So, we’re feeling very hopeful.
Oh, one correction from the original post – I’m calling it Fire with Arcane offspec, not the other way around.
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Bobby Kotick, not my favorite person but CEO of Activision / Blizzard, comments on subscriber numbers and the strategy to remediate that.
To address this, we’re working to release new content more frequently to keep our players engaged longer and make it easier for lapsed players to come back into the game.
We’ve already heard this, of course, from closer to home, and we’ve also seen this in the 5.0 – 5.1 – 5.2 – 5.3 release cycle. More frequent updates are par for the course, now.
The top echelon of consumers, those that burn through it with only one goal – the endgame raiding experience – can keep up with this.
People that have less time to spend or want a more complete experience of each patch, however, are going to have a hard time keeping up. The so-called "lapsed players" will have a choice between being behind the curve as they play catch-up, or will have to skip entire swathes of material to catch up with their friends / guilds.
Will this virtual firehose have the desired effect of bringing people back, or will it discourage them even further? I don’t know.
What I do know is how it affects me. Having "lapsed" for close to two months, I have the choice between being way behind my guild, or skipping content. At this point, Shieldwall and Isle of Thunder are getting shoved to the back. Flora will hit the latter to get the book for her green fire quest, but that’s about it, until content slows down a bit.
So, is there no way out of this vicious circle for Blizz? Which side of the "more frequent" line shows more subscribers? Do they lose no matter what?
Unlike some, I don’t see the death of WoW or even the grinding to a halt of it – it’s a money machine, plain and simple. Even at a million subscribers, that’s fifteen MILLION dollars of guaranteed income PER MONTH. I doubt OpEx costs come even close to that, so consider that there’s a big profit to be had for quite some time.
But, regardless of their ownership of every byte of data that hits the servers, the analysis tools that we mere mortals do not have, and an allegedly deep understanding of subscribers’ habits, Blizz keeps hitting one off note after another. There are times that it seems that they succeed in spite of themselves.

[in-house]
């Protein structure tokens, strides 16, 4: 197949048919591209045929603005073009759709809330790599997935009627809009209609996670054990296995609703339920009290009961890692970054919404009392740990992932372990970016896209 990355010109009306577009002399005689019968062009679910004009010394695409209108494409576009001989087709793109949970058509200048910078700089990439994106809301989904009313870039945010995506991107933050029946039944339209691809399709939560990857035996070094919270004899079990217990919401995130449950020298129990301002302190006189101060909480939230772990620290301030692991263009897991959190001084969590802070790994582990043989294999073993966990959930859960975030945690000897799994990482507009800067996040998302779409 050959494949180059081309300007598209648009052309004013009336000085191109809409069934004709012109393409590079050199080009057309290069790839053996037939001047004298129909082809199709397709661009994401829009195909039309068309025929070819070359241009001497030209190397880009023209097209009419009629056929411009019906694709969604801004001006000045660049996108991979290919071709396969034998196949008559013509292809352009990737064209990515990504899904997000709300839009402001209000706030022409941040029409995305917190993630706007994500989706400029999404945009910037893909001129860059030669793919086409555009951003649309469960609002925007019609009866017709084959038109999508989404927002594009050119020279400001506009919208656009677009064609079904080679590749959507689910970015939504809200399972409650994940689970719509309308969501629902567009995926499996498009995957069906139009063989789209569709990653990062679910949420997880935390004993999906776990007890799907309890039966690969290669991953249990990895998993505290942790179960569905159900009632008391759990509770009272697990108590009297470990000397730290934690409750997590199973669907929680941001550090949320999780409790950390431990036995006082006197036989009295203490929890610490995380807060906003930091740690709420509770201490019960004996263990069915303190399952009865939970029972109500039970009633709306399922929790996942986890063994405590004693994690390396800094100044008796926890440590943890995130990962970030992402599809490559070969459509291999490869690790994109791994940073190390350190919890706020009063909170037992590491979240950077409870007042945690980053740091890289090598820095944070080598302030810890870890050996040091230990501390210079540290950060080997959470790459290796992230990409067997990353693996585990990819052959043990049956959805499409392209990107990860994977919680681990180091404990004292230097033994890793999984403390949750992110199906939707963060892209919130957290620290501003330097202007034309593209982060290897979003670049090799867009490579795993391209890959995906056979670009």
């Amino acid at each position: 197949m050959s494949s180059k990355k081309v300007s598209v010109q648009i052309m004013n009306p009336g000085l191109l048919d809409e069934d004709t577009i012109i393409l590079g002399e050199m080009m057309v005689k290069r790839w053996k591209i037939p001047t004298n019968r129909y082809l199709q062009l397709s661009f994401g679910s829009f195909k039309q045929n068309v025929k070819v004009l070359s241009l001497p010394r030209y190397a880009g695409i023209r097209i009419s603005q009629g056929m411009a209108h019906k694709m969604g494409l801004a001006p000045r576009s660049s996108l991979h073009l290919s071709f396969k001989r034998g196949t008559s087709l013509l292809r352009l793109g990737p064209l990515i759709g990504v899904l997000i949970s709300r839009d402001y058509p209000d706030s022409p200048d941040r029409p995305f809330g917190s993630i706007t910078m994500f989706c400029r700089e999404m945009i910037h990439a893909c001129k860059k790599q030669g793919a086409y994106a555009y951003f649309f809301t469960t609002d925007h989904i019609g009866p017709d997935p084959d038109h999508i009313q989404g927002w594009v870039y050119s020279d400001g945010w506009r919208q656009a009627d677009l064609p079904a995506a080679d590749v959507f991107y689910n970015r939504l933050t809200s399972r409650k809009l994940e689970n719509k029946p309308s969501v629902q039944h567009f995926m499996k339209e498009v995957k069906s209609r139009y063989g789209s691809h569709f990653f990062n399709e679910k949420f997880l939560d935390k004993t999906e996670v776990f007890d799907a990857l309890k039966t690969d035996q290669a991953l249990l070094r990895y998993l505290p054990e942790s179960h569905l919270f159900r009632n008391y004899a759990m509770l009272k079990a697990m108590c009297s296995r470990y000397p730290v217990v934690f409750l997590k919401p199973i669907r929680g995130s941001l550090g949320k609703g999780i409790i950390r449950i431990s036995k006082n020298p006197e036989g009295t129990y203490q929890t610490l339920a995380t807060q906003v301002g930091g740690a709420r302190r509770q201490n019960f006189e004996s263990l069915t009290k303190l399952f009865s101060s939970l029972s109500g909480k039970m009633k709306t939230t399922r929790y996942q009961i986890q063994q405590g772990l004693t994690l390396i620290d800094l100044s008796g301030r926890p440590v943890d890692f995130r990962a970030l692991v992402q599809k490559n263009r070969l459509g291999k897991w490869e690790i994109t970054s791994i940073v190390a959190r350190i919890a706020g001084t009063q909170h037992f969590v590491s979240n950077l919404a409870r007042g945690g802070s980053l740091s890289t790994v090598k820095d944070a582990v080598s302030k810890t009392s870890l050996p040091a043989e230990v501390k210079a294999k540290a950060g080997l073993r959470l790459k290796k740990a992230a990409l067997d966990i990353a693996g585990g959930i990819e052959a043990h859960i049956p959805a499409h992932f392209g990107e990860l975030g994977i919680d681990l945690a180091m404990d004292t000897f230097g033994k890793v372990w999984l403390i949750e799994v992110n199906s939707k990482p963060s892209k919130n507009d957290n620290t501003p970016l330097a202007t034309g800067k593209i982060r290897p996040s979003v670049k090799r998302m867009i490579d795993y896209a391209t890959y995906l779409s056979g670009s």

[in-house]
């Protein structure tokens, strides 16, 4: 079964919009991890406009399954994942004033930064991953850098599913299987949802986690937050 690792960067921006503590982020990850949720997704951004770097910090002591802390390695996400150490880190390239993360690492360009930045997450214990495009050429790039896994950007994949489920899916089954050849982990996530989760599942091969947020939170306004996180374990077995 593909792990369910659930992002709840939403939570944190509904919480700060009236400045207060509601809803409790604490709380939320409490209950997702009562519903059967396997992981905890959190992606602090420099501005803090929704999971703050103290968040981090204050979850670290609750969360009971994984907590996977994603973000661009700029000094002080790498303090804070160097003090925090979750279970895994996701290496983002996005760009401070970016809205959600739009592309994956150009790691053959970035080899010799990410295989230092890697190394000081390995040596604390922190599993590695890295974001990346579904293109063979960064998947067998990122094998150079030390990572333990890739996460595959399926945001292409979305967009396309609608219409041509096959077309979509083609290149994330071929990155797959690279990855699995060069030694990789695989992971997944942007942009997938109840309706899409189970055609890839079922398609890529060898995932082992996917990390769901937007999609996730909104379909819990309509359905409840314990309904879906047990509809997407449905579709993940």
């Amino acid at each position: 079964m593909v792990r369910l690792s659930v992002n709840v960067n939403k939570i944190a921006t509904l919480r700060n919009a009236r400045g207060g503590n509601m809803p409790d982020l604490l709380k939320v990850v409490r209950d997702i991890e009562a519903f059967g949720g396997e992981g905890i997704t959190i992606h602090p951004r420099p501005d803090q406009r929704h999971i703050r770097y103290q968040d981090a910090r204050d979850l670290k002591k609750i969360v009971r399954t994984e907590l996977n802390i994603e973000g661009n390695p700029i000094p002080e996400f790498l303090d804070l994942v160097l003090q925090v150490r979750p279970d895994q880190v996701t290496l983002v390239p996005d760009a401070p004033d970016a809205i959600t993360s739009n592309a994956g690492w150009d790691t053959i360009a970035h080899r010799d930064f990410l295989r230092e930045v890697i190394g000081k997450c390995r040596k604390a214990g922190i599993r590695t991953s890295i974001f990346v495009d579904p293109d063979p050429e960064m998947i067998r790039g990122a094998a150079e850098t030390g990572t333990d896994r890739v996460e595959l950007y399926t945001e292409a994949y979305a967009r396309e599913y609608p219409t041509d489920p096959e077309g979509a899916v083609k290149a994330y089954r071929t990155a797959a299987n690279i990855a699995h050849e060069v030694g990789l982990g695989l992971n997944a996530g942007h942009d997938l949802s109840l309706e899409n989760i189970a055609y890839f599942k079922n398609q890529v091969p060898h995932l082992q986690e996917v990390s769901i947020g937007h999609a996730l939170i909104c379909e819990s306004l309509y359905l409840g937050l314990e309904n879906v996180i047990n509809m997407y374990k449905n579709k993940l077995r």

One can’t help but wonder.
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After close to two months off the grid, this is what I returned to
This is the downside of using mailboxes to keep your stuff organized between you and various mules; anything not in bags evaporated into the Twisted Nether.
On the bright side, my nemesis appears to have disappeared again, and glyph prices are up from where they were when I left. I’m guessing that the number of glyph mongers have decreased faster than the server population as a whole.
Well, off to rebuild. Has anyone seen the ‘Open’ sign? It’s under this stuff somewhere …
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We’re online again, though we had to wait until payday before we could actually re-enable our account. Blast and damn, not offline long enough for a Scroll of Rez, so no freebies for me or mine.
So what to do in between loads of freight? Looking around the F2P playground, I remembered that Neverwinter was in motion, so I’ve rolled up as Floramel-like a toon as possible, a control wizard that I hope to bend to warlock-like habits.
Character creation allows for a lot of individuality. It even allows for chunky body types, adjustment of individual face and body attributes (there are like seven nose adjustments!). My model is one of the more slender ones, so as you can see, no Barbie dolls here. Overall, very good.